Gateway Foundation’s ASPIRE Program Achieves Top, Dual Diagnosis Rating

Chicago Independence _Preferred

Gateway is proud to announce the ASPIRE program at Chicago Independence is the first in Illinois to be certified as a Dual Diagnosis Enhanced (DDE) site. This means ASPIRE is now officially able to treat co-occurring mental health and substance use disorders. ASPIRE is the only women’s program that has met the DDE standard, as determined by an independent rater, and one of the only women’s programs American Society of Addiction Medicine (ASAM) deems appropriate for clients who have severe or unstable mental health disorders and need residential treatment.

The ability to treat substance use and mental health disorders is extremely important, as 80 percent of individuals with mental health disorders, such as depression and anxiety, also have substance use disorders. In order for a person to have the greatest chance of a successful outcome, both aspects must be treated. When either disorder goes untreated, the probability of relapse is much higher.

In order to ensure the staff is thoroughly prepared for treating clients with substance use and co-occurring mental health disorders, Gateway hired employees who established many techniques to develop a training program to spread the knowledge. Ensuring the staff is properly prepared to treat both disorders allows for patients to have the best chance at lifelong recovery.

What is ASPIRE?

The ASPIRE program was first implemented six years ago and provides evidence-based treatment for women suffering from substance use disorders and co-occurring mental health conditions. While addiction does not discriminate based on gender, addiction has often been painted as a male issue. In reality, millions of women in the United States are also battling addiction. A program like ASPIRE helps bridge the gender gap of addiction while still ensuring women receive a tailored, personalized treatment plan for their individual needs.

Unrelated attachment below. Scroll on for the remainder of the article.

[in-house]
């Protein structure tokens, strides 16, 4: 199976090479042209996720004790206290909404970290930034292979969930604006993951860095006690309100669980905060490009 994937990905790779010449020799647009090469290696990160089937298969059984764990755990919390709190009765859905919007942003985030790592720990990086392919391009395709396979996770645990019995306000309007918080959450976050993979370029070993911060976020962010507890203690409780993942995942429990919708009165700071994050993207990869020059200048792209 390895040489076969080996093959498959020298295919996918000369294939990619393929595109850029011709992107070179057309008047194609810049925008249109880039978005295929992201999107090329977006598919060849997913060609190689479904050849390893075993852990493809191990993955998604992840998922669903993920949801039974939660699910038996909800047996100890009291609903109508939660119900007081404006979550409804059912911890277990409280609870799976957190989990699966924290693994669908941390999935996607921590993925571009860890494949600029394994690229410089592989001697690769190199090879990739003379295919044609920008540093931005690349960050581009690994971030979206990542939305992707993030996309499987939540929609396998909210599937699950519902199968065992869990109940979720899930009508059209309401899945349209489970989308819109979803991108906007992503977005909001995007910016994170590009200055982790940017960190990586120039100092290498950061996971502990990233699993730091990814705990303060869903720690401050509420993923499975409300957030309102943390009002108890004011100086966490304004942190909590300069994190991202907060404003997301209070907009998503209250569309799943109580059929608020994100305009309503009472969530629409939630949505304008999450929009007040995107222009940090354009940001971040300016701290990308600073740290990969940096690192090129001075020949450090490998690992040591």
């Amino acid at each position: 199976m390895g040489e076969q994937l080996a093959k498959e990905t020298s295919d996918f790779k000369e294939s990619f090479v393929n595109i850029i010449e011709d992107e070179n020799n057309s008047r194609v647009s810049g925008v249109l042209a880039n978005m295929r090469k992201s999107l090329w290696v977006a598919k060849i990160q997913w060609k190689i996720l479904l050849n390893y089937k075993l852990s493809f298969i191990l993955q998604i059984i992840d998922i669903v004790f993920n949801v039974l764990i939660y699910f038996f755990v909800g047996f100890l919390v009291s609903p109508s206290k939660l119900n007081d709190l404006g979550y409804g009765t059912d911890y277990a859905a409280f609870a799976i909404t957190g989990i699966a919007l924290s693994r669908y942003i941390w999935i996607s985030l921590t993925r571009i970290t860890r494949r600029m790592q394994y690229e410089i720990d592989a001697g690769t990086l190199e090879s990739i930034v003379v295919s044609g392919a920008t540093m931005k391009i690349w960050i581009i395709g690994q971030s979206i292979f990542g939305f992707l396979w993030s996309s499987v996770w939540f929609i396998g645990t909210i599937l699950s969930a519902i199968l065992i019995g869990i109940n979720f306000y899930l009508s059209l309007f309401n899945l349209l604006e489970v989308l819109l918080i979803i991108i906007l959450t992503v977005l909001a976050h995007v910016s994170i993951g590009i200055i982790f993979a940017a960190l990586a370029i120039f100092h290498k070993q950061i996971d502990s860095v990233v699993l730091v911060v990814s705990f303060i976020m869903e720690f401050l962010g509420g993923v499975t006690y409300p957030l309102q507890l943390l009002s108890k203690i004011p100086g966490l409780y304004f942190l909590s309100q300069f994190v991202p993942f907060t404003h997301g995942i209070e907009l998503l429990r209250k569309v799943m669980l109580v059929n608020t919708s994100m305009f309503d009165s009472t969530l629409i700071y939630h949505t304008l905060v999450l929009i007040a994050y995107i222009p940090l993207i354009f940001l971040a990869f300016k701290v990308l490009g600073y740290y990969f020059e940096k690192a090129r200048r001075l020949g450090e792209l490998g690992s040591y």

“The program gives women everything that exists in the best non-gender specific programs, with the added benefit of women-specific programming that addresses how gender roles impact substance use disorders and related co-morbid conditions, such as trauma,” says Chicago Independence Clinical Director Gilbert Lichstein. “The program is a safe space where participants are not addressed in a confrontational manner or judged.”

ASPIRE is one of many Gateway initiatives that demonstrates our commitment to treating not only substance use disorders but the underlying causes of addiction.

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